US property crime remains on the decline

Posted: 27 September 2017 1:34 pm
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Contrastingly, motor vehicles thefts rose year-on-year.

The latest national statistics reveal property crime in the United States receded in 2016, compared to the previous year, and has diminished considerably over the last decade.

The Federal Bureau of Investigation’s Crime in the United States 2016 report found there were about 7.9 million property crime offenses committed last year. This represents a decline of 1.3%, compared to 2015.

Analyzing the 10-year trend, property crime offenses have reduced by almost one fifth (19.9%) since 2007.

The FBI’s Uniform Crime Reporting Program defines property crime as burglary, larceny-theft, motor vehicle theft and arson. The primary objective of these offenses is to steal money or property, without force or threats.

The annual rate of property crime was estimated at 2,450.7 per 100,000 in 2016. This figure represents a 2% drop year-on-year and was 14.5% lower than the 2012 estimate and one quarter (25.2%) below 2007’s estimate.

Larceny-thefts made up the majority (71.2%) of property crimes in 2016. There were around 5.6 million acts of larceny committed last year, down 1.5% on 2015’s figures. Thefts from motor vehicles accounted for around one quarter (26.2%) of all larceny-thefts in 2016.

The loss to victims of larceny-thefts totalled $5.6 billion last year. The average value of property taken during larceny-thefts was $999 per offense.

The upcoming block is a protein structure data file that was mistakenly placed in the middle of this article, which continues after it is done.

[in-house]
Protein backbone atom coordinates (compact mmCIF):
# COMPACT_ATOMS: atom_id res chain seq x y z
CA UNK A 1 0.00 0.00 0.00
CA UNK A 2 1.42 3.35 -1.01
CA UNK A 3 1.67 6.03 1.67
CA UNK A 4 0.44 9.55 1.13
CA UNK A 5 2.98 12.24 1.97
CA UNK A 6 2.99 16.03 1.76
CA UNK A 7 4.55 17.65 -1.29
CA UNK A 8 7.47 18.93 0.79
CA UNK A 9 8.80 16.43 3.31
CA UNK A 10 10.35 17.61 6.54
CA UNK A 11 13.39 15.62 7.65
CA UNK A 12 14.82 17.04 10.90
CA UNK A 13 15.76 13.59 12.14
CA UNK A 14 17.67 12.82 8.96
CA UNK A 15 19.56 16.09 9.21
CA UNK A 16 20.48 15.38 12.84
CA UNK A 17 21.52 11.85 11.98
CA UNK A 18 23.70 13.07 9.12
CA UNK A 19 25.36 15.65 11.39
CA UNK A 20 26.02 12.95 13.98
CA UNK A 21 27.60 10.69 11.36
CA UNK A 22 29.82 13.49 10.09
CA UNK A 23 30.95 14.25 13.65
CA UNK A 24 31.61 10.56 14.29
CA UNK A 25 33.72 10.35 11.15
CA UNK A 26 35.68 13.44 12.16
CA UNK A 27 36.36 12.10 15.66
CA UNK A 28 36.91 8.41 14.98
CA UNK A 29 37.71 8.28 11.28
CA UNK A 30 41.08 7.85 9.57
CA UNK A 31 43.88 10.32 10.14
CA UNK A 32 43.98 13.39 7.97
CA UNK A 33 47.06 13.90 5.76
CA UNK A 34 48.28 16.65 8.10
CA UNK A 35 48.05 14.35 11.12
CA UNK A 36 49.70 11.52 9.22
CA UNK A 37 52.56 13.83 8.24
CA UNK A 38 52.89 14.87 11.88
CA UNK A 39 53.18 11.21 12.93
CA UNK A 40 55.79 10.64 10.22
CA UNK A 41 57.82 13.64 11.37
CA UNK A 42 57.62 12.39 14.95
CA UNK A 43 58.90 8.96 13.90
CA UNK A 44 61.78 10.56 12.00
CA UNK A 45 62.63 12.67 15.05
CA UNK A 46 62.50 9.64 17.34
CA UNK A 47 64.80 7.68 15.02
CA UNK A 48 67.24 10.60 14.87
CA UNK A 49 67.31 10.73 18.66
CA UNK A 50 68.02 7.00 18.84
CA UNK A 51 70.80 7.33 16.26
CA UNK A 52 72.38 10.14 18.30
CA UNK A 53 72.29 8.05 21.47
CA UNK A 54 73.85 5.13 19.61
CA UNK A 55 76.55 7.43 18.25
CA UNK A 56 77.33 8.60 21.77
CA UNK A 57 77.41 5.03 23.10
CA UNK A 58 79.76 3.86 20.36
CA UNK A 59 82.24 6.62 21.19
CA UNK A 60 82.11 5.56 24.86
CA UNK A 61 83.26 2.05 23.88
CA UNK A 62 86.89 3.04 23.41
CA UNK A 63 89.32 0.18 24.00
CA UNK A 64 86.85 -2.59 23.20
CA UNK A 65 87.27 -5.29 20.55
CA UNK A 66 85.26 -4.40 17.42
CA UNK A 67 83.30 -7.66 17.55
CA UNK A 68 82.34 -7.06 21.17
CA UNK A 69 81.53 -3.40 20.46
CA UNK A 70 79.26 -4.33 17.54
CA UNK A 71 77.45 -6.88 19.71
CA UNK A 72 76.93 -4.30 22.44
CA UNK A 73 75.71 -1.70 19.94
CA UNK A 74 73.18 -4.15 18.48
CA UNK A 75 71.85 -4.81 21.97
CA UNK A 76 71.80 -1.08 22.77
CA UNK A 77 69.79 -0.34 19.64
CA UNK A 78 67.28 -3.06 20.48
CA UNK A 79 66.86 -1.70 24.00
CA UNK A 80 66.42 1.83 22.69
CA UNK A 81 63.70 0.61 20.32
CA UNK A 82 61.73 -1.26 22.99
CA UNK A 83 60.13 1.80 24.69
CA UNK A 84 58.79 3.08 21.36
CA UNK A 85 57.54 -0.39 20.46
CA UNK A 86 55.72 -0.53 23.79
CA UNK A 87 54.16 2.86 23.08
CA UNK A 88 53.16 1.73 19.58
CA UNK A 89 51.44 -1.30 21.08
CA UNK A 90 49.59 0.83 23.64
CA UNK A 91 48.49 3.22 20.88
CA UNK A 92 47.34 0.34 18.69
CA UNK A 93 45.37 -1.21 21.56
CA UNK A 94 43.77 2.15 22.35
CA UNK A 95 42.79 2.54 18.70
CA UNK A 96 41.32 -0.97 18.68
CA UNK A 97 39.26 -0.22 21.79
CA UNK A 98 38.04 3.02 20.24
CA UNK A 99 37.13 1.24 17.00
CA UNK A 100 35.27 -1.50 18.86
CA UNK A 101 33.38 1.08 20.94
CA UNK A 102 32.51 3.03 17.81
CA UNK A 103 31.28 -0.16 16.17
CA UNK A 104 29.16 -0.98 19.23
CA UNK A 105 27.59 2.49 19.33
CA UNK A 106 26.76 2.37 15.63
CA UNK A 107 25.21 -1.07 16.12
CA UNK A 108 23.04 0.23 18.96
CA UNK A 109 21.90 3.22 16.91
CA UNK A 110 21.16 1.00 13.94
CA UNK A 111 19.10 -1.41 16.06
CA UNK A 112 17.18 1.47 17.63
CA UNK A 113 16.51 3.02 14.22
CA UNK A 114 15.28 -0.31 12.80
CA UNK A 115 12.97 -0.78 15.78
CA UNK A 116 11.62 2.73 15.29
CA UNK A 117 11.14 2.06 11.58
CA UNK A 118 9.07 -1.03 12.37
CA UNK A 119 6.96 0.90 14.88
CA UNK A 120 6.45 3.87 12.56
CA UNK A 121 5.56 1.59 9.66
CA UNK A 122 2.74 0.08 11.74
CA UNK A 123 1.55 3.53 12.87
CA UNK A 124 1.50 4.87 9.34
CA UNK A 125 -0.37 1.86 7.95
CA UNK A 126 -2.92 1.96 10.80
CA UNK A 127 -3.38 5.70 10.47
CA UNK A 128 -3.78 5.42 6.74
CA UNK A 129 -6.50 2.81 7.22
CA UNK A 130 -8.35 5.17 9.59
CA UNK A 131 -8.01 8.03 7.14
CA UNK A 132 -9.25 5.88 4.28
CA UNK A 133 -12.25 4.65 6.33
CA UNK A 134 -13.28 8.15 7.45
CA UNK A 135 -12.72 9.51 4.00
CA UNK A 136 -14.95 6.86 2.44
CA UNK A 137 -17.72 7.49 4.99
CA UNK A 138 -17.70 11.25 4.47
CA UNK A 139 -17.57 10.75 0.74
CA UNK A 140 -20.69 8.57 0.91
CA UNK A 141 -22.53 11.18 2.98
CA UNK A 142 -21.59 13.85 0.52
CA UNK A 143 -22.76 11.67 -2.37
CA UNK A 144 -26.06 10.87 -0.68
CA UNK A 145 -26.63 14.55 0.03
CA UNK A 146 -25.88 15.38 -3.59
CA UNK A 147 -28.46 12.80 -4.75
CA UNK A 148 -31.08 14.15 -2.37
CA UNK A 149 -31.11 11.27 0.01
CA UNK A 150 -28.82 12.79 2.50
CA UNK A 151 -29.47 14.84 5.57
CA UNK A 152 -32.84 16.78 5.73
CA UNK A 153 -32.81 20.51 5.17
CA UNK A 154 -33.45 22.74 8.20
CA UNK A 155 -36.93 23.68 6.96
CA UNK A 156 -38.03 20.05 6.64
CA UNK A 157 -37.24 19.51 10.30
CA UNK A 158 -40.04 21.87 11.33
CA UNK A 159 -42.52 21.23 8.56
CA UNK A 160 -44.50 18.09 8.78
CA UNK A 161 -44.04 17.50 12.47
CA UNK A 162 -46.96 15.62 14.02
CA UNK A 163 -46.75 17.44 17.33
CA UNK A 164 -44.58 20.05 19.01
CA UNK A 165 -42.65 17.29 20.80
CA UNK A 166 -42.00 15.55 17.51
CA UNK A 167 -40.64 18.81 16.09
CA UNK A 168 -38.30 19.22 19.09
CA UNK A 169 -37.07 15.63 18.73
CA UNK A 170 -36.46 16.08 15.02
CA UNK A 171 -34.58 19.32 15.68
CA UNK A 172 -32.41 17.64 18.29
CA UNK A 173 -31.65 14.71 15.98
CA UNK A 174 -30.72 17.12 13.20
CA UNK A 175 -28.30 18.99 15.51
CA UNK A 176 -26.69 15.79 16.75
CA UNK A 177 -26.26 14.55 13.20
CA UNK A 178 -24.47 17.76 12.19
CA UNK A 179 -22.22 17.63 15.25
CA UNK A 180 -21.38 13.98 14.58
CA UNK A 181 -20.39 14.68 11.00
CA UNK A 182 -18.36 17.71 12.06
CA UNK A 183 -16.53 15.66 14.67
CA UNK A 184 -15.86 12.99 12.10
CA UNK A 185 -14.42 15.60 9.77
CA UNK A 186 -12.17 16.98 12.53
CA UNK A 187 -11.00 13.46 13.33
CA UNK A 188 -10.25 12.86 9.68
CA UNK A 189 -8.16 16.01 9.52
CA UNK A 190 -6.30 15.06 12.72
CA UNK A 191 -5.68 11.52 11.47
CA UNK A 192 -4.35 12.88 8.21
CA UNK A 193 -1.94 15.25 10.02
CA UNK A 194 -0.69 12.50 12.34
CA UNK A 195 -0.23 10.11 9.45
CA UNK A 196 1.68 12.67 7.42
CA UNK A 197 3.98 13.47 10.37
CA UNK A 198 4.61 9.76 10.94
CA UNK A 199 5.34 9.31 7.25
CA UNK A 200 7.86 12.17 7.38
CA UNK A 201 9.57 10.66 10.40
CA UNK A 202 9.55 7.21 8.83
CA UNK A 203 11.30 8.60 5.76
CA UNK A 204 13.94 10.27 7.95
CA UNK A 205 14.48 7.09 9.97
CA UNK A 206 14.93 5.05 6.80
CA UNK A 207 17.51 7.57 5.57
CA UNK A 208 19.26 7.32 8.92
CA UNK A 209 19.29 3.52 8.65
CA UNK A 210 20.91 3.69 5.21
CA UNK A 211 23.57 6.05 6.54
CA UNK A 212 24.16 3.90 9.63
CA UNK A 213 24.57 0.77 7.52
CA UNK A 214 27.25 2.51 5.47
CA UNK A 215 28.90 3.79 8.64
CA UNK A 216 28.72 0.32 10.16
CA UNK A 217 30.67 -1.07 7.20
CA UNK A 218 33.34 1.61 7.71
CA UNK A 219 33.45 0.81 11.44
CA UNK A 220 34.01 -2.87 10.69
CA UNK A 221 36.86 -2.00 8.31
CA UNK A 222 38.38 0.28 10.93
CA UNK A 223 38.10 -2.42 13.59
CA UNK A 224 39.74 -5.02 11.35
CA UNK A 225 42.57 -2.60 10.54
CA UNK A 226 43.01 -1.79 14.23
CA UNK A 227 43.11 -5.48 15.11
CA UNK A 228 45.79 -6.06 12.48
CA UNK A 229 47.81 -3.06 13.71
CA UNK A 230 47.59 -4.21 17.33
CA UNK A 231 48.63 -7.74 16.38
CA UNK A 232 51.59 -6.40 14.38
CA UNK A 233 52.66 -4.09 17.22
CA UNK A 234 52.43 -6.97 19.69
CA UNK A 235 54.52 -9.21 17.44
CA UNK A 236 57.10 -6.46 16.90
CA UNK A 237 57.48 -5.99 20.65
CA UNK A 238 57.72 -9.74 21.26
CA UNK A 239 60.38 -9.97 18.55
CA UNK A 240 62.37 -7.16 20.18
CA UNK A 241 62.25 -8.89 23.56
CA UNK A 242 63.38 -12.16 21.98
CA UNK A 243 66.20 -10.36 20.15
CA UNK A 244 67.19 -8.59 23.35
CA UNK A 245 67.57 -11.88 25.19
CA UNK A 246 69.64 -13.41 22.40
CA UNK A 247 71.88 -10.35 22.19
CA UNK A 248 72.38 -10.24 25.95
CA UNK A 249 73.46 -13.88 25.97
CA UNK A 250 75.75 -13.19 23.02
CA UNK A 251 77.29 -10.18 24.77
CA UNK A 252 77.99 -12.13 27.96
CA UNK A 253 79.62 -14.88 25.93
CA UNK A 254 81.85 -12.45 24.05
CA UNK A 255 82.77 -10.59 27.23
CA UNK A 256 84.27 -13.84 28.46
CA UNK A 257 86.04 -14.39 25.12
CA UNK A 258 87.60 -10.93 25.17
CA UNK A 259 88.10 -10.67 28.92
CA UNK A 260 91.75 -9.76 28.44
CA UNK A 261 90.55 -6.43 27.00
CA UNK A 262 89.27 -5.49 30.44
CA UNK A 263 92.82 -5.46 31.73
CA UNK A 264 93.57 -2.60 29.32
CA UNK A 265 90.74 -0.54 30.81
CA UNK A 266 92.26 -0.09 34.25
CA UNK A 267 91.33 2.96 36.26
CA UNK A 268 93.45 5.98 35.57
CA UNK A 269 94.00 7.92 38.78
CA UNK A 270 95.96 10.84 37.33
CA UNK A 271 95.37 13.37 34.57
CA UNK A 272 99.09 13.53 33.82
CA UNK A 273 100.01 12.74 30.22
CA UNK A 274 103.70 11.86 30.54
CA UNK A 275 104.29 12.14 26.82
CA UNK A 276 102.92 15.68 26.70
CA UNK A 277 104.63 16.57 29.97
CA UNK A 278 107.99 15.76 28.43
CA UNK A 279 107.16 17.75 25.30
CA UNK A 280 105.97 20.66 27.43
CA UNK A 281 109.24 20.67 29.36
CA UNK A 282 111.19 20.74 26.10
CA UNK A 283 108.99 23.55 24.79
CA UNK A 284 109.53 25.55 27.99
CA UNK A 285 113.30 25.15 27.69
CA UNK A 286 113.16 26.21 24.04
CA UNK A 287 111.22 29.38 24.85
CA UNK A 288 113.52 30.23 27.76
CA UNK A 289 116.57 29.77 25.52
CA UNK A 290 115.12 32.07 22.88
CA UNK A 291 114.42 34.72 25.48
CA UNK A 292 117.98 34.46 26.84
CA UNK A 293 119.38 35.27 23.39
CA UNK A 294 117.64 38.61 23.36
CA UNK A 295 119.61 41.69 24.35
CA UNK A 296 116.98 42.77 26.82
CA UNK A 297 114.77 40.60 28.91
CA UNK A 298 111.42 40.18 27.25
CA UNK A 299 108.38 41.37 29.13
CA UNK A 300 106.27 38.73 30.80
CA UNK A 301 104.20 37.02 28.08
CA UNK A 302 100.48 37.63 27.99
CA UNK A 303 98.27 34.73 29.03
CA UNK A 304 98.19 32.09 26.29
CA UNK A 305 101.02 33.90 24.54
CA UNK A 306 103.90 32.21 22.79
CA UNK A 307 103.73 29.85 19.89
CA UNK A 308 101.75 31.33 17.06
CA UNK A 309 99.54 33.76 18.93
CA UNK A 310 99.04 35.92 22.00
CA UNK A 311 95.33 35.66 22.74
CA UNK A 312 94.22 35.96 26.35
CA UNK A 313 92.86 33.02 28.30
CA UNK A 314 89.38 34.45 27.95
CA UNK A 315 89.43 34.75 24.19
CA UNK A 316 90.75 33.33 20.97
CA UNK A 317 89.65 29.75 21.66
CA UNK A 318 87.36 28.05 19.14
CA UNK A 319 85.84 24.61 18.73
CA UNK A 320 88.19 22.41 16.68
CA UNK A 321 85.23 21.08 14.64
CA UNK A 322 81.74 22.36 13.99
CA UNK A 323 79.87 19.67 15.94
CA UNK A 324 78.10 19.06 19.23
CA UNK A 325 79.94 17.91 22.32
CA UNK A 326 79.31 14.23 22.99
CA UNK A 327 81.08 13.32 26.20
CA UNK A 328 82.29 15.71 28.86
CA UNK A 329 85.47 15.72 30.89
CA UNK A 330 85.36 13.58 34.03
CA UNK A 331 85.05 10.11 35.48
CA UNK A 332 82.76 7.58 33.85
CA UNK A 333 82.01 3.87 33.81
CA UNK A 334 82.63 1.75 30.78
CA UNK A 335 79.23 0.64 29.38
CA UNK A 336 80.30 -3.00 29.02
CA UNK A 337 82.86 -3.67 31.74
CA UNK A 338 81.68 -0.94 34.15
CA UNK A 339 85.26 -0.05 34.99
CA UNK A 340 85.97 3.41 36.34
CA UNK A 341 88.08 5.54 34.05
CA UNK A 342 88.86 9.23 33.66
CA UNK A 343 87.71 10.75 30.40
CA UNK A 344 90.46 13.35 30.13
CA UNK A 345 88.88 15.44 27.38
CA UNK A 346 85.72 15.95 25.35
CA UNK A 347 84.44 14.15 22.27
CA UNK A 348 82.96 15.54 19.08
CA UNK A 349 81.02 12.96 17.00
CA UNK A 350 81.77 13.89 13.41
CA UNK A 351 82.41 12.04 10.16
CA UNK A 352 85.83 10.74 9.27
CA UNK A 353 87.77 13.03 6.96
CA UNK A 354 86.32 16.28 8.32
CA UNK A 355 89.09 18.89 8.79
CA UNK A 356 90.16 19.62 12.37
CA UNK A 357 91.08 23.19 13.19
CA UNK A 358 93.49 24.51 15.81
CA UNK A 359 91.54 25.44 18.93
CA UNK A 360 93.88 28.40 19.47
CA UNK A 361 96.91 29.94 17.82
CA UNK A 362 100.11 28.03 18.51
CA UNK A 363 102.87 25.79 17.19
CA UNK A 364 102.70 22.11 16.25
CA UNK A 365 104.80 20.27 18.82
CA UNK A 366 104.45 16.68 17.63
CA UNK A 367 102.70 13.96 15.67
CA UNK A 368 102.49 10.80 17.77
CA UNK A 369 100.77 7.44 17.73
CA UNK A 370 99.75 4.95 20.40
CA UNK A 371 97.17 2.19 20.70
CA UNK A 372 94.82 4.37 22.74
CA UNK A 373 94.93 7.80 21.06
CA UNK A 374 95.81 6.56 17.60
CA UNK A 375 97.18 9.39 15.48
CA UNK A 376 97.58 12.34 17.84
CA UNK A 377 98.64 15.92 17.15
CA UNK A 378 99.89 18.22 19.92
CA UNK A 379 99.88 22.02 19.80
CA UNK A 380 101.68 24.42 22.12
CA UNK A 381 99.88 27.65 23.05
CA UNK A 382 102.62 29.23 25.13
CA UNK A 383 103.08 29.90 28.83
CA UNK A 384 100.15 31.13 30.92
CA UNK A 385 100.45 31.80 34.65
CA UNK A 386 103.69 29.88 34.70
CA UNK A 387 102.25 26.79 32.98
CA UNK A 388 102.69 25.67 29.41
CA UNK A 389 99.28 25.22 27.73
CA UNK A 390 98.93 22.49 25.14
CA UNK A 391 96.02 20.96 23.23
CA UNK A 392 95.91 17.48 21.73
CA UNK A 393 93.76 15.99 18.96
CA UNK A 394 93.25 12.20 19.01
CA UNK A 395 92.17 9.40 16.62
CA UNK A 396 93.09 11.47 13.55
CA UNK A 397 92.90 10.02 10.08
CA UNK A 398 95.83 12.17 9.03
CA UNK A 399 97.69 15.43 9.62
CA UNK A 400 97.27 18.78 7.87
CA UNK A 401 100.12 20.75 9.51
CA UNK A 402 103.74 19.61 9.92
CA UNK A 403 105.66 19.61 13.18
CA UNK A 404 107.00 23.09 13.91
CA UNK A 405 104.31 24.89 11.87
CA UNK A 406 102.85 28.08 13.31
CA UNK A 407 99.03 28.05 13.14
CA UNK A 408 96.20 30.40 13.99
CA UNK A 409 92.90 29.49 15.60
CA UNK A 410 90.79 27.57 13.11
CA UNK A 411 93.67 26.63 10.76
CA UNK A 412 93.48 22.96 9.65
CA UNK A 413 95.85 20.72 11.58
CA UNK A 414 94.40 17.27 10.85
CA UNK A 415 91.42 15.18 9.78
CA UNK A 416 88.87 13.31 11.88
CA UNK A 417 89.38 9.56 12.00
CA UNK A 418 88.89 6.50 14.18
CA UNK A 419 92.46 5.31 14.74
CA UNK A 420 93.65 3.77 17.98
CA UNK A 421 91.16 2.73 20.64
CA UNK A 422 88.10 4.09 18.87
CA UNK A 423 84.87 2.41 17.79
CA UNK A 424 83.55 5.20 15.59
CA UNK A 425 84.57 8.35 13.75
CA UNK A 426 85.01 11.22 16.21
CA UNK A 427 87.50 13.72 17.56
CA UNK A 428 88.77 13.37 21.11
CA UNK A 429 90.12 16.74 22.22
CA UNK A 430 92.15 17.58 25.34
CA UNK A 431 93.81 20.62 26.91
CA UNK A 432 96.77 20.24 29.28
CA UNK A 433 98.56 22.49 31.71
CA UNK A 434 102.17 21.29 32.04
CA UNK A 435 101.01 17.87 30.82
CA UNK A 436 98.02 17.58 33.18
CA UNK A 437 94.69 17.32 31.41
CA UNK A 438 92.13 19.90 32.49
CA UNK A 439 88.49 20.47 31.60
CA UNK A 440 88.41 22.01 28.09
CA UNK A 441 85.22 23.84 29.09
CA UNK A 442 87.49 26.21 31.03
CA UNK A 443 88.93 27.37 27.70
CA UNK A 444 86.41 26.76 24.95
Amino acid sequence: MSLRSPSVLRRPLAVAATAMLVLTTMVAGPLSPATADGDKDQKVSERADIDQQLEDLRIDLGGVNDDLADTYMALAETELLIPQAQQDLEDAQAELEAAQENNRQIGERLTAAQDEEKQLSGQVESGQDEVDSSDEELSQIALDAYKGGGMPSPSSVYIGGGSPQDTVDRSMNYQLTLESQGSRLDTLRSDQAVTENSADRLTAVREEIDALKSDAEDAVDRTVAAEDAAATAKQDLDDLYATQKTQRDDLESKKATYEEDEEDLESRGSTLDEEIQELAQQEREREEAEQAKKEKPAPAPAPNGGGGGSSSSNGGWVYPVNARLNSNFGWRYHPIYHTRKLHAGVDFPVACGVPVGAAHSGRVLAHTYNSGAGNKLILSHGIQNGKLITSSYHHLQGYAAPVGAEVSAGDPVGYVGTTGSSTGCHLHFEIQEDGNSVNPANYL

Burglary accounted for almost one fifth (19.1%) of all property crime in 2016. There were 1.5 million burglaries last year, down 4.6% compared to 2015. The majority (69.5%) of burglaries were against residential properties.

Victims of burglary offenses suffered around $3.6 billion in property losses last year. The average dollar loss per burglary was approximately $2,361.

Although the number of motor vehicle thefts paled in comparison to other forms of property crime last year, the proportion of incidents rose year-on-year to 765,484, an estimated rate of 236.9 per 100,000 Americans.

Motor vehicle thefts jumped 7.4% in 2016, compared to 2015 estimates. However, this figure was still one third (30.4%) less than the number of thefts committed a decade ago in 2007.

Vehicle thefts accounted for approximately $5.9 billion in losses throughout 2016. The average dollar loss per stolen vehicle was $7,680.

Arson is a much more controversial data point, as only the fires determined by investigators to have been willfully set are included. Fires labeled as suspicious or of unknown origin are excluded from the report.

Law enforcement agencies reported 43,249 arsons in 2016. Additionally, arson offenses rose 2.3% year-on-year.

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